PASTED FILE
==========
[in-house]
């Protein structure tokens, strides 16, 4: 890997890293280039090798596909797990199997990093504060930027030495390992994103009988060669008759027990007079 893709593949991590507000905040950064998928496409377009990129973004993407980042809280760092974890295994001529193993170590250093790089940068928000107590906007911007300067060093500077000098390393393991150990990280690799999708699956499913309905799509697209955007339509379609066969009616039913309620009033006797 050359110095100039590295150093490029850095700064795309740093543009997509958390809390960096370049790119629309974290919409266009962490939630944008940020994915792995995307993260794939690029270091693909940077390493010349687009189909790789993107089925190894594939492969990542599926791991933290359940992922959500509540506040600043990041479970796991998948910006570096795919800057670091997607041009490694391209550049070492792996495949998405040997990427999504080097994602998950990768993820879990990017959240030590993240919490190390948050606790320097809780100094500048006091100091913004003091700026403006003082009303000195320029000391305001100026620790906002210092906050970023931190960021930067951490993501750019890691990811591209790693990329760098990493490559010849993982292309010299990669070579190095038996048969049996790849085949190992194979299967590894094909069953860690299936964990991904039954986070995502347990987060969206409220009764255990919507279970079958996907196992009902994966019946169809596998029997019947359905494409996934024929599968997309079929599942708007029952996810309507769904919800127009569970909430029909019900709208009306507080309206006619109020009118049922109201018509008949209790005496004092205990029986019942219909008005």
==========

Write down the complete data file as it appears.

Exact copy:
[in-house]
């Protein structure tokens, strides 16, 4: 890997890293280039090798596909797990199997990093504060930027030495390992994103009988060669008759027990007079 893709593949991590507000905040950064998928496409377009990129973004993407980042809280760092974890295994001529193993170590250093790089940068928000107590906007911007300067060093500077000098390393393991150990990280690799999708699956499913309905799509697209955007339509379609066969009616039913309620009033006797 050359110095100039590295150093490029850095700064795309740093543009997509958390809390960096370049790119629309974290919409266009962490939630944008940020994915792995995307993260794939690029270091693909940077390493010349687009189909790789993107089925190894594939492969990542599926791991933290359940992922959500509540506040600043990041479970796991998948910006570096795919800057670091997607041009490694391209550049070492792996495949998405040997990427999504080097994602998950990768993820879990990017959240030590993240919490190390948050606790320097809780100094500048006091100091913004003091700026403006003082009303000195320029000391305001100026620790906002210092906050970023931190960021930067951490993501750019890691990811591209790693990329760098990493490559010849993982292309010299990669070579190095038996048969049996790849085949190992194979299967590894094909069953860690299936964990991904039954986070995502347990987060969206409220009764255990919507279970079958996907196992009902994966019946169809596998029997019947359905494409996934024929599968997309079929599942708007029952996810309507769904919800127009569970909430029909019900709208009306507080309206006619109020009118049922109201018509008949209790005496004092205990029986019942219909008005």